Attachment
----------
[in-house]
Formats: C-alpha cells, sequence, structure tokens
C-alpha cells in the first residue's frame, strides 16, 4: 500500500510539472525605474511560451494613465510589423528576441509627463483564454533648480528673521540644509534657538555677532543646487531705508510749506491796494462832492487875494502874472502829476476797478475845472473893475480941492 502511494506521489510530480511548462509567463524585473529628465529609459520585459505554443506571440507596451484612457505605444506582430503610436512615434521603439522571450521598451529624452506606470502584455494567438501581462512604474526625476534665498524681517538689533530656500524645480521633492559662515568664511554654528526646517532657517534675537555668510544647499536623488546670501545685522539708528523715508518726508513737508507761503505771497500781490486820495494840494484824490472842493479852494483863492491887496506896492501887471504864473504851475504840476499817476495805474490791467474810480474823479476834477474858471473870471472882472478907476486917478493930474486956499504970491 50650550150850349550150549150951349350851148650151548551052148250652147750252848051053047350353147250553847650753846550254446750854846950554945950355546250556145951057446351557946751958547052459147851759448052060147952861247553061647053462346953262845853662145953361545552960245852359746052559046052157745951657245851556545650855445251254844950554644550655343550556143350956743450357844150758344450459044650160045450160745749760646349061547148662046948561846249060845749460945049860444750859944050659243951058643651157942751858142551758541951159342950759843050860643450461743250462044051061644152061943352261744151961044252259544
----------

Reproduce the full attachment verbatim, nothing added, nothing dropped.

[in-house]
Formats: C-alpha cells, sequence, structure tokens
C-alpha cells in the first residue's frame, strides 16, 4: 500500500510539472525605474511560451494613465510589423528576441509627463483564454533648480528673521540644509534657538555677532543646487531705508510749506491796494462832492487875494502874472502829476476797478475845472473893475480941492 502511494506521489510530480511548462509567463524585473529628465529609459520585459505554443506571440507596451484612457505605444506582430503610436512615434521603439522571450521598451529624452506606470502584455494567438501581462512604474526625476534665498524681517538689533530656500524645480521633492559662515568664511554654528526646517532657517534675537555668510544647499536623488546670501545685522539708528523715508518726508513737508507761503505771497500781490486820495494840494484824490472842493479852494483863492491887496506896492501887471504864473504851475504840476499817476495805474490791467474810480474823479476834477474858471473870471472882472478907476486917478493930474486956499504970491 50650550150850349550150549150951349350851148650151548551052148250652147750252848051053047350353147250553847650753846550254446750854846950554945950355546250556145951057446351557946751958547052459147851759448052060147952861247553061647053462346953262845853662145953361545552960245852359746052559046052157745951657245851556545650855445251254844950554644550655343550556143350956743450357844150758344450459044650160045450160745749760646349061547148662046948561846249060845749460945049860444750859944050659243951058643651157942751858142551758541951159342950759843050860643450461743250462044051061644152061943352261744151961044252259544